Sometimes it seems absurd that a smelly black liquid found in the ground can absorb media attention and elicit dire or hopeful predictions from world leaders. But oil is not just any old smelly liquid: It's an indispensable resource for all industrialized economies. As such, the price of oil has a tremendous impact on producer and consumer behavior.
For those of you who just stepped out of your caves, oil prices have been pretty high. Sure, Hurricane Katrina is to blame for the most recent spike. New York Mercantile Exchange crude oil futures, though, have been closing above $40 a barrel for more than a year. When oil prices will settle down even to that level remains an open question, especially as we approach winter with its added energy demand.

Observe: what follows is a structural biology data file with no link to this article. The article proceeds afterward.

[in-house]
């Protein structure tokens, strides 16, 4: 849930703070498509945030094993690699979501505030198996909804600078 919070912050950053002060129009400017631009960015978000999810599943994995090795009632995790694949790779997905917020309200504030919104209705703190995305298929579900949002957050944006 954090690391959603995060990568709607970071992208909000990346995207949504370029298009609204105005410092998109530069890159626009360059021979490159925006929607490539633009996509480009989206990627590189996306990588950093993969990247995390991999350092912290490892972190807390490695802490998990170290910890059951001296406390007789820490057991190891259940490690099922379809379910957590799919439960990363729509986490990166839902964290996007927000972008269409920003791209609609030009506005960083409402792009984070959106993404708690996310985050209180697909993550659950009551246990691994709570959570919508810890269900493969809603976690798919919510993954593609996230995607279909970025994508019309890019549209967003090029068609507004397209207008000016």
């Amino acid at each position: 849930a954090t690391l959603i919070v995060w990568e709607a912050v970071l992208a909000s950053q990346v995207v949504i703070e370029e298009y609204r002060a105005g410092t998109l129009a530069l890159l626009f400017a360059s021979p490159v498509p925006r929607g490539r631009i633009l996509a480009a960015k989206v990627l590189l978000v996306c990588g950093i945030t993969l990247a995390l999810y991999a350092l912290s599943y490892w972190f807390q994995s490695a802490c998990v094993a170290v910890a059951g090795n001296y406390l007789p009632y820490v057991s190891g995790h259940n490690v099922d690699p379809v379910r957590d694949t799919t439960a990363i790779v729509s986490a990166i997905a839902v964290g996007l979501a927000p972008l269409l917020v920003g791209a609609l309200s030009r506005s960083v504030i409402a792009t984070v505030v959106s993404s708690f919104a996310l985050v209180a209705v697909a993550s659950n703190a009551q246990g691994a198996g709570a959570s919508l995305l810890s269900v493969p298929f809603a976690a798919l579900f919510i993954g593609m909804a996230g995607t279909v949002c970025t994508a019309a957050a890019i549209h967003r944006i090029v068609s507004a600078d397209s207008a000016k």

The recent elevated prices have been stimulating subtle responses in producer behavior, a fact most recently illustrated in Ford's
Anecdotal evidence suggests that the two companies' move is part of a larger trend. As oil prices remain high, other automakers are becoming more interested in producing vehicles that are more miserly with fuel. General Motors
For investors, the key will be singling out automakers that produce fuel-efficient cars with the style consumers want. The obvious leader in the hybrid market right now is Toyota
For additional info on oil and hybrid vehicles:
- Pricey Gas? Blame Katrina
- Is Oil Nearing Its Peak?
- GM and DaimlerChrysler Want to Play
- Hybrids: A Harder Sell
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Fool contributor Brian Gorman is a freelance writer in Chicago. He does not own shares of any companies mentioned in this article.